Wayfair Tech Blog

Utilizing Piecewise Linear Approximations – With a Twist – to Make Supply Chain Decisions

Global Network Optimization allows Wayfair to make strategic decisions about the company's supply chain.

The annual conference for the Institute for Operations Research and the Management Sciences (INFORMS) brings together professionals and experts from the industry and academia. At INFORMS 2022, I will be giving a presentation on Global Network Optimization (GNO), which is an ongoing project carried out by Wayfair’s operations research team.

GNO allows Wayfair to make timely and strategic decisions related to our transportation network. To give just one example, Wayfair utilizes GNO to make an informed decision on the optimal location for a new facility by considering factors like the total network cost and impact on shipping times.

We also utilize GNO to determine the most optimal shipping route to get a product from the supplier to the end customer. Historically, every supplier within Wayfair was assigned to a middle mile facility called the “pool point.” Products are then sent from the supplier to pool points, from where they are dispatched to cross docks. This stage marks the transition to last mile facilities called home delivery operation (HDO) centers, from where they are delivered to customer residences.

Wayfair has over 30 million customers – and the number is growing. As we add more transportation centers to meet this increasing demand, we need to quickly optimize the pairings between suppliers and middle mile facilities, as a decision made to assign a supplier to a particular center might get out of date very quickly. The GNO tool solves this problem by allowing Wayfair to look at the entire network holistically and make decisions related to the transportation network in near-real-time. What’s particularly interesting about GNO is the sophisticated optimization model that is driving the engine.

Multi-commodity flows – with a twist.

Broadly speaking, GNO utilizes the multi-commodity flow model. At their essence, multi-commodity flow models are used to solve optimization problems where the network has defined capacities for every edge (in our case this would refer to available routes and associated costs) along with a distinct set of commodities (products) that must be transported through the network – which is what makes it a “flow model”. The goal of the multi-commodity flow model is to solve for a feasible flow considering all capacity constraints.

The optimization solver we use to solve this problem utilizes an approach called mixed integer linear programming, which is widely used in operations research. From a mathematical perspective, mixed integer linear solvers operate over real numbers (fractions and integers), and equations used to solve problems are restricted to linear equalities and inequalities.

Imagine that you have to send a certain number of items between two cities. We have to now decide how we want to best ship items between different nodes in the network. Each route is associated with a particular set of costs. For a traditional multicommodity flow model, the costs would be directly proportional to the number of items that are being shipped.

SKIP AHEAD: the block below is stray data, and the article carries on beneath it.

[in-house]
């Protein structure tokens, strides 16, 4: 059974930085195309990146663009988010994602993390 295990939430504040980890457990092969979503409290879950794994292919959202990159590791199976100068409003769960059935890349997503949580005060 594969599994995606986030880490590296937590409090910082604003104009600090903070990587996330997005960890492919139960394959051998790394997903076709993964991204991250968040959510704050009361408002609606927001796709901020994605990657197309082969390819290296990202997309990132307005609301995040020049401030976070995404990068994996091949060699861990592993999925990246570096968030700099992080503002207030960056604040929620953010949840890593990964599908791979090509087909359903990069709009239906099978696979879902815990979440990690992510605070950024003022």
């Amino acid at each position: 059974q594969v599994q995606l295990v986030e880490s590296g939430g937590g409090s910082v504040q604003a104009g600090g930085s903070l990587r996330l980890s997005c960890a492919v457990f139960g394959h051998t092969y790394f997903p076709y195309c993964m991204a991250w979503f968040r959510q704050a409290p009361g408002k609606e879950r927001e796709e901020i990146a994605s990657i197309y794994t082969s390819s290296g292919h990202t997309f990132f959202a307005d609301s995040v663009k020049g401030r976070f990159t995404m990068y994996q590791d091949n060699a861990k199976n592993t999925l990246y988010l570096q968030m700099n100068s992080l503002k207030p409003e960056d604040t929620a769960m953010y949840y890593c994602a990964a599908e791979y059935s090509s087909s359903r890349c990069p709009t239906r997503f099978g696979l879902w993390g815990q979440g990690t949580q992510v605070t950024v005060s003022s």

However, a solver that utilizes a linear relationship between shipping and number of items shipped wouldn’t be apt for Wayfair’s use case. Consider having to move 50 items versus 200 items between two cities. In the latter case, having a greater number of items means that we could run more trucks along that route, effectively leading to a reduction in the shipping time.

We experimented with a variety of approaches to solve this problem that is essentially non-linear at its core. We utilized simple nonlinear functions such as quadratic to capture non-linear relationships between variables. These approaches didn’t yield the accuracy and solve times we wanted.

We ultimately found success by utilizing piecewise linear approximations to fit a nonlinear objective function. As the name suggests, piecewise linear approximations approximate a complicated function to multiple simpler ones. This effectively means that every continuous piece of the model needs to be aligned – however you are allowed to have multiple discrete pieces that aren’t connected to each other. The piecewise linear approximation approach has delivered accurate results in terms of capturing the inverse relationship between variables such as shipping volume and speed.

The GNO tool is proving to be effective in helping us design and adapt our transportation network to help get products to customers in both a timely and cost-effective manner. Given the complexity and scale of our operations, making complicated decisions related to supply chain optimization could take as long as 24 hours previously. With GNO, we can make those same decisions in less than thirty minutes.

On a personal level, this project has been particularly meaningful to me. I was always drawn to Math even at school – particularly the practical aspects that allowed people to make the best decisions given all the available information. I am grateful that I now have the opportunity to solve problems utilizing this mental model at Wayfair, and make a real-world impact on the lives of millions of people around the world.